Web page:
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 Saturday 12 September 2009
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SOMALIA: Hassna Qassim, "I cannot remember the last time we had more than one meal a day"

Photo: Said Afrah Hagai/IRIN
Hassna Qassim with her grandchildren outside their hut at an IDP camp in Jowhar
JOWHAR, 8 September 2009 (IRIN) - If she is lucky, Hassna Qassim, 58, returns at the end of the day to her makeshift shelter in a camp for the displaced with 1kg of rice to share with her five grandchildren. Qassim is one of thousands of internally displaced persons (IDPs) struggling to survive under extremely difficult circumstances in the Somali town of Jowhar, 90km north of the capital, Mogadishu. When her daughter abandoned the children a year ago, Qassim took on the task of caring for them. Her oldest grandchild is eight while the youngest is 18 months old, yet she has to leave them alone for long hours every day. Qassim spoke to IRIN on 8 September:

"We used to live in Shiirkole area [south Mogadishu] but when the Ethiopians [soldiers deployed in the country to assist the federal government] came, it became one of the most dangerous places in Mogadishu; there was fighting every day. It became impossible to stay.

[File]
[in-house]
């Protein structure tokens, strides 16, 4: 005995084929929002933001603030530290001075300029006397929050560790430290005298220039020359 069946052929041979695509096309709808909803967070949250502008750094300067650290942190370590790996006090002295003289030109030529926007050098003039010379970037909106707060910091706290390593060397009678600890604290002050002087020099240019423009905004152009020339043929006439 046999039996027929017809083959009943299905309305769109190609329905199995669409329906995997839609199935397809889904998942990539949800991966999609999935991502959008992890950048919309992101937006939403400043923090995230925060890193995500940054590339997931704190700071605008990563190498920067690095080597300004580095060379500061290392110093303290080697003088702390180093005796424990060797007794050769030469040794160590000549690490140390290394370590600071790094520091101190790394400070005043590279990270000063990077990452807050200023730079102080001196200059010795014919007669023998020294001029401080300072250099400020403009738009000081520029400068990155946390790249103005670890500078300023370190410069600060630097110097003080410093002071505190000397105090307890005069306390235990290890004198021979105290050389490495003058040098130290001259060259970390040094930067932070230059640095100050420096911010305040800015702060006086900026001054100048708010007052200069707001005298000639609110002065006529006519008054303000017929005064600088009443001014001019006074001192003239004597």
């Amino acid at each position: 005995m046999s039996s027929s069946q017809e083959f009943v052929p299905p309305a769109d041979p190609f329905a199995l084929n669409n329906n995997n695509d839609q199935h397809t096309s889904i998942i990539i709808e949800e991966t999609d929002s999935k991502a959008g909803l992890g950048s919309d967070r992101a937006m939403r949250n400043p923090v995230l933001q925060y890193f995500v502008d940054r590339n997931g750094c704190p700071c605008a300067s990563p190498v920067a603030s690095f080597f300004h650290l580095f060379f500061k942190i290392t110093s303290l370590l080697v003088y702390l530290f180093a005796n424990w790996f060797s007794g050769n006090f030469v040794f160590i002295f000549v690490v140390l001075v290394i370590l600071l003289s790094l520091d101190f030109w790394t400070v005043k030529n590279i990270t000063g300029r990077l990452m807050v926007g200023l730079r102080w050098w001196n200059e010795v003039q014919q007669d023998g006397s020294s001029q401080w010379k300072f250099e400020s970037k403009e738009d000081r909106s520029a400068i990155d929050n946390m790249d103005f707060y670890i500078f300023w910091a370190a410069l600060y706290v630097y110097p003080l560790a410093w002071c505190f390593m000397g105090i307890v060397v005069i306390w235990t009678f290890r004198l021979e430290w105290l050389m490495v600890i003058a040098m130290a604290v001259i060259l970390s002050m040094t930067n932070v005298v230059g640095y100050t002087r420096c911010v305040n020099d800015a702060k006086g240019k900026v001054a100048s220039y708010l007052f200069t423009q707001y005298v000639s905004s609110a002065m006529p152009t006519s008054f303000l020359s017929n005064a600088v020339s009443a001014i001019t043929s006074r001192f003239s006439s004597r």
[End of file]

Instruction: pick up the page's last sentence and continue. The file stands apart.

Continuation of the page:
"The road to Jowhar was the closest to us, so we took it and came here.

"I don’t know what happened to my daughter but she just left them [the children]. Now I have to take care of them. I don’t have anything to give them so every day I have to leave them and look for work.

"I don’t like leaving them but I have no choice if I am to find food for us. I either leave them and look for work or we starve. The eight-year-old looks after the others.

"I go to town every day. Sometimes I wash people's clothes. If I can't find any work, I collect grass and sell it to livestock owners.

"Most days I find enough for the night's meal. I cannot remember the last time we had more than one meal a day.

"But there are nights when I put the children to sleep with nothing. In the last two weeks, a Somali man in Galkayo, who heard about us, sent me US$100. I have never seen $100 before but it was a Godsend. The last two weeks the children have been eating every day.

"But life is often very hard and is not getting any better. It seems every year things are getting worse. Just when I think that things will improve, they get worse.

"My grandchildren have never known peace and they may never know it. All I can do is pray and hope that peace will come so we can return to our homes and lives."


Theme(s): (PLUSNEWS) Children, (PLUSNEWS) Food Security, (PLUSNEWS) Refugees/IDPs


[This report does not necessarily reflect the views of the United Nations]
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